DeKALB – The leadership of First United Methodist Church in DeKalb says the dedication of a new church after nearly 20 years of planning, site finding, architectural drawings and fundraising has been a testament to the faith and generosity of the congregation.
Church leaders held a groundbreaking ceremony on July 24 to celebrate the start of construction with city officials, congregants and members of the public.
The new building has an expected price tag of $4.8 million, project officials said.
Reverend Senior Pastor Jonathan Crail said the congregation is excited about plans to construct a new church building on North Annie Glidden Road off Rosenow Way.
“We feel like we are breaking new ground in mission and ministry opportunities for our congregation,” Crail said. “It’s not just about building a new facility for the church, but it’s really a new opportunity to engage with the community, to be in a neighborhood that is revitalizing. So it’s not just about us and our congregation having a place to worship and doing our activities, it’s really about how can we be a blessing to DeKalb and the whole world.
At 12,366 square feet spanning over 15 acres, the new church building will have a sanctuary that can accommodate 240 people and another 130 in the overflow into the narthex.
John Ward, co-chairman of the church building coordination team, said the new church building will be on one level and easily accessible to all.
The congregation has a home at its current location at 317 N. Fourth Street where it has been since 1909, but church leaders had a building survey conducted nearly 20 years ago, to determine they would prefer a new location.
Crail said the study results showed structural and long-term maintenance issues at the Fourth Street building. This compounded by a desire to downsize led to the new location.
“As we know with single families as you get older you have to downsize,” Crail said. “The reality is that our congregation is not as big as it was 30 or 40 years ago. The current structure we have is really too big. There are a lot of hallways, stairs and empty spaces that are really not well used and yet we still have to pay for all the utilities and maintenance for those spaces that are not easily usable.
Crail said it would be much more cost effective to build a new church.
Plans to build the new house of worship in the Annie Glidden North neighborhood of the city will enable the church to carry out its mission for years to come.
The First United Methodist Church has a long history of worship and outreach to the DeKalb community.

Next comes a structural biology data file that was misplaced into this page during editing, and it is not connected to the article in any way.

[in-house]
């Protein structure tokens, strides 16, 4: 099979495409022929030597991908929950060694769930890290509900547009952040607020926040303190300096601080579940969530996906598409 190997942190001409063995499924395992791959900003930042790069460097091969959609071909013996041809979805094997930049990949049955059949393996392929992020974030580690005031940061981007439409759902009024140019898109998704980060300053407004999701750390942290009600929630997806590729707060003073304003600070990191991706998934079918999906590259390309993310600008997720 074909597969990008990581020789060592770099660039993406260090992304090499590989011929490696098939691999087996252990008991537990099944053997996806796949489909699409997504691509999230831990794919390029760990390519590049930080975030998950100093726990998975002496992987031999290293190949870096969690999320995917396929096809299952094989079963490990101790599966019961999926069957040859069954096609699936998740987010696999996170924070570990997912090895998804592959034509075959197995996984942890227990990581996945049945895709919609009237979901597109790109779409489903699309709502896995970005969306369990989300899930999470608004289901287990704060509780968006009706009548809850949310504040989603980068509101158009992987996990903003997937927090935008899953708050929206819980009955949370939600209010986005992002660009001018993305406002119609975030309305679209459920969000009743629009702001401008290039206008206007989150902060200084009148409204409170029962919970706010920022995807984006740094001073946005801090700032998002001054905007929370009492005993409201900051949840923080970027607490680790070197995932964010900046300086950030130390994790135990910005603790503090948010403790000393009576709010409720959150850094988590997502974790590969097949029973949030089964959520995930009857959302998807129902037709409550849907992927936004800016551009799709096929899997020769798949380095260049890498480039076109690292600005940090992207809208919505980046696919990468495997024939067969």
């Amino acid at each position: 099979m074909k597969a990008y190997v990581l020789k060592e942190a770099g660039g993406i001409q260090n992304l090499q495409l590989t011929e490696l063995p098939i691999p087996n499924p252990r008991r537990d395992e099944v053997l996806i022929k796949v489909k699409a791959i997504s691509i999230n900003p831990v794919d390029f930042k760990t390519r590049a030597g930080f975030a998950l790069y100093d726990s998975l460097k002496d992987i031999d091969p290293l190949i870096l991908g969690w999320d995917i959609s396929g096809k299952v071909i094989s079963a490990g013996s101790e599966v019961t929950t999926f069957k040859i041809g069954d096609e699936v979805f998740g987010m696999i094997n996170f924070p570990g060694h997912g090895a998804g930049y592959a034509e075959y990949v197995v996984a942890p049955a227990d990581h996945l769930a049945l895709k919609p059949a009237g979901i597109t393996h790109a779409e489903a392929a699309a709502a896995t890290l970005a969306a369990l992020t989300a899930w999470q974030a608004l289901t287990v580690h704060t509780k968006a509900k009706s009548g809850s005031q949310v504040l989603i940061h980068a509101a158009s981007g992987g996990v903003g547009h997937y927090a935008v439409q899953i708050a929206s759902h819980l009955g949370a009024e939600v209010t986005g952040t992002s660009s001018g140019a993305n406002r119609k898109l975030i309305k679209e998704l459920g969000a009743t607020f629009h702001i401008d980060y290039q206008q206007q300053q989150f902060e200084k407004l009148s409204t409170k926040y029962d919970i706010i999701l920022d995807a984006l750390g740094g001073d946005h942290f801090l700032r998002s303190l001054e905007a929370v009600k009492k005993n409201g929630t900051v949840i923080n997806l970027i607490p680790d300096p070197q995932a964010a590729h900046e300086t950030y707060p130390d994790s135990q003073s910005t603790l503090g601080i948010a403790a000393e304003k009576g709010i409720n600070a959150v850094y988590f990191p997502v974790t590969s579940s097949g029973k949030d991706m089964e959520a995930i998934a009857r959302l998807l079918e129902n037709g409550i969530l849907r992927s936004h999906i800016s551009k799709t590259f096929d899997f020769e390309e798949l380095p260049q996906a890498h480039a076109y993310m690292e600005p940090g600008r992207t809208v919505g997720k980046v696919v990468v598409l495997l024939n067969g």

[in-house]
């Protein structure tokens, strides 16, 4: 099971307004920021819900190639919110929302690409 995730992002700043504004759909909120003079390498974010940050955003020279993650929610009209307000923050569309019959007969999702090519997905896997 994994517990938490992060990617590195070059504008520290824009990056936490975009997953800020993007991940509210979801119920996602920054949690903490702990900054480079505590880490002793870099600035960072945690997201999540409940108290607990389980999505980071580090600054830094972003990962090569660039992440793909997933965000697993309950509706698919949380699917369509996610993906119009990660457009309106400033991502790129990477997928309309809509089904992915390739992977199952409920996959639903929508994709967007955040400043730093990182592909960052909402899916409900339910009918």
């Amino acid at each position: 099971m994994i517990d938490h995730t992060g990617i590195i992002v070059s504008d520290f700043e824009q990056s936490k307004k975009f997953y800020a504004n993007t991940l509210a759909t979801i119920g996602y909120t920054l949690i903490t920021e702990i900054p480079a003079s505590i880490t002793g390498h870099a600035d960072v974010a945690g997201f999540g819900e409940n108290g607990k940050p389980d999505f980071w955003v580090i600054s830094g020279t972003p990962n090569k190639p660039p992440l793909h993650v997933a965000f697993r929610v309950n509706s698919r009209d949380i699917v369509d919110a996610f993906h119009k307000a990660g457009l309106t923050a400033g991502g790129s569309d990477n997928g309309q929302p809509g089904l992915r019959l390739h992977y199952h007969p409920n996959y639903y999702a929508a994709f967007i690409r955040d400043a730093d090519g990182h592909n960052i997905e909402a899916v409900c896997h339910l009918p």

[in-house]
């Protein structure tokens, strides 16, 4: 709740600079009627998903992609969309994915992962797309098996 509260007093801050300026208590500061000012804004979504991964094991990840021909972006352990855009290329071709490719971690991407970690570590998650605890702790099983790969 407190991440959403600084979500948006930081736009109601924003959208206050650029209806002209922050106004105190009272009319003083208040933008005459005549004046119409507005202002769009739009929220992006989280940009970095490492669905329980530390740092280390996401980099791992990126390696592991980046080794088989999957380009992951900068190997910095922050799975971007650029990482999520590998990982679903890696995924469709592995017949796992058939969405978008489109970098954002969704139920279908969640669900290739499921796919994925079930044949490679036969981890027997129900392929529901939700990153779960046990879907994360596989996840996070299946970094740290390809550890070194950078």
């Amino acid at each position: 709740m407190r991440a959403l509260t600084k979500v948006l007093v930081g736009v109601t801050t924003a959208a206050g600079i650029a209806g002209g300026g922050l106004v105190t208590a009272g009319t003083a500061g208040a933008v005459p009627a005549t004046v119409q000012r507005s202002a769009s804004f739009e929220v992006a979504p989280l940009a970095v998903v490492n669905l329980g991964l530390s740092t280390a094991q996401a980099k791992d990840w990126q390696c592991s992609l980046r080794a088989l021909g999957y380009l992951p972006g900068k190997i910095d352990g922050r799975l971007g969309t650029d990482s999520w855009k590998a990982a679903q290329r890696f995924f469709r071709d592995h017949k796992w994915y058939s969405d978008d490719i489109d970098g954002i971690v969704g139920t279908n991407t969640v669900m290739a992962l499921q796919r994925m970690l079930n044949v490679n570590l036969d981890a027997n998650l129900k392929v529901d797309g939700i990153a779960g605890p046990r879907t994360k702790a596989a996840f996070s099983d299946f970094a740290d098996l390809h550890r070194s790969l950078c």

Sherry Uhrich, co-chair of the church construction coordination team, said the new location is a win-win situation for the community and the church.
“Moving to the area we’re moving to is going to help us grow some of our outreach,” Uhrich said. “Actually, I’m also the Youth Missions Coordinator, and I take middle/high school kids out to do missionary work every year. So we hope to help do some outreach in the Edens Gardens area and around the high school to maybe bring more kids into our youth group and do some of these activities and also help us with missions and outreach.
But Uhrich said there was a time when members of the congregation did not financially believe the new building could be a reality. At the same time, she said church members were opposed to turning to a mortgage to fund construction.
“It was really an all or nothing,” she said. “If we hadn’t raised the funds, we would have had to delay construction until we could get those extra funds because everyone pretty much said, ‘no, no mortgage.’ It’s something we’re really proud of, we’re going to be able to do it then and pay cash for the build, we bought the 15 acres a few years ago so it was already done and paid for. , the land was there for us, available to us when we were ready to start construction.”
The plans for the new building had undergone some revisions to align the project costs with the church budget.
With the state of the economy, church leaders had to be aware of supply shortages when planning church construction, which Crail said was resolved over several weeks by choosing a contractor to begin work on adjusting plans and implementing cost reduction measures.
“It brought down the cost of the project, and then we went back to some of our major donors and said, ‘Here are the numbers, and here’s what we have, and here’s the gap.’ “Said Crail. “Amazingly, even though I thought we had exhausted our resources in our first campaign, again people really stepped up and said, ‘We want this to happen. money and cover that gap. So we were amazed by their generosity, by the generosity of the whole congregation.
Ward said the groundbreaking ceremony ultimately turned out to be a positive experience.
“In a crazy day in our history with all these things going on in our world – politically, economically, and wars and everything else – we [were] able to move forward and build us a new church,” Ward said.